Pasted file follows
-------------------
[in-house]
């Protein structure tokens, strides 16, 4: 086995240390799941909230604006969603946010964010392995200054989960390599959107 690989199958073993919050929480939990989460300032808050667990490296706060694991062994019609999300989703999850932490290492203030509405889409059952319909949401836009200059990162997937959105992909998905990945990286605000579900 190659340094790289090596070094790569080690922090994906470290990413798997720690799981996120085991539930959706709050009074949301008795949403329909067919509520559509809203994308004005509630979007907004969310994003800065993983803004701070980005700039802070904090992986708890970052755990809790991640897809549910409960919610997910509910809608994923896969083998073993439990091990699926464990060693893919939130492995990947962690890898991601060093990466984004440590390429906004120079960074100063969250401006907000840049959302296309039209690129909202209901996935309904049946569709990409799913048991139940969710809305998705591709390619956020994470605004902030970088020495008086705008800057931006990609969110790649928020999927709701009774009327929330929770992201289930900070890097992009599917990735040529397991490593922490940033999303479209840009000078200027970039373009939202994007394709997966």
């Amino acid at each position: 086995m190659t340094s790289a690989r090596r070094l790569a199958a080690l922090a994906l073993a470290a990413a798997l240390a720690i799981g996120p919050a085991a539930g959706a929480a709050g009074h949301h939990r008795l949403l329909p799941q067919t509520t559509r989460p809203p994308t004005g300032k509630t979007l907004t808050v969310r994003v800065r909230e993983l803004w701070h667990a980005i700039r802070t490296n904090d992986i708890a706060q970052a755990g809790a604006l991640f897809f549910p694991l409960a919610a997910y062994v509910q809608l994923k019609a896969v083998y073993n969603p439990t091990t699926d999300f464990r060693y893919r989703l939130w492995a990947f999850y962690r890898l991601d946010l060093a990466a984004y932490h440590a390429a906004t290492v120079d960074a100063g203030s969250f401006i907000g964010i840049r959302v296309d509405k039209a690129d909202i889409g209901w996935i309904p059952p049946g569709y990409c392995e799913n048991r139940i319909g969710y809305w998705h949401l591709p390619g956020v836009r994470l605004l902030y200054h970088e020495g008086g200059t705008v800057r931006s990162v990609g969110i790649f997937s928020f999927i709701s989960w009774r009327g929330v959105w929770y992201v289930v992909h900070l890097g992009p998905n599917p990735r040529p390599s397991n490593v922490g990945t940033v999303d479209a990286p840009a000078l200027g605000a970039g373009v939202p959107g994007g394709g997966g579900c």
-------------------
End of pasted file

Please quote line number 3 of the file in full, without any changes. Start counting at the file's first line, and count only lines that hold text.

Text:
């Amino acid at each position: 086995m190659t340094s790289a690989r090596r070094l790569a199958a080690l922090a994906l073993a470290a990413a798997l240390a720690i799981g996120p919050a085991a539930g959706a929480a709050g009074h949301h939990r008795l949403l329909p799941q067919t509520t559509r989460p809203p994308t004005g300032k509630t979007l907004t808050v969310r994003v800065r909230e993983l803004w701070h667990a980005i700039r802070t490296n904090d992986i708890a706060q970052a755990g809790a604006l991640f897809f549910p694991l409960a919610a997910y062994v509910q809608l994923k019609a896969v083998y073993n969603p439990t091990t699926d999300f464990r060693y893919r989703l939130w492995a990947f999850y962690r890898l991601d946010l060093a990466a984004y932490h440590a390429a906004t290492v120079d960074a100063g203030s969250f401006i907000g964010i840049r959302v296309d509405k039209a690129d909202i889409g209901w996935i309904p059952p049946g569709y990409c392995e799913n048991r139940i319909g969710y809305w998705h949401l591709p390619g956020v836009r994470l605004l902030y200054h970088e020495g008086g200059t705008v800057r931006s990162v990609g969110i790649f997937s928020f999927i709701s989960w009774r009327g929330v959105w929770y992201v289930v992909h900070l890097g992009p998905n599917p990735r040529p390599s397991n490593v922490g990945t940033v999303d479209a990286p840009a000078l200027g605000a970039g373009v939202p959107g994007g394709g997966g579900c």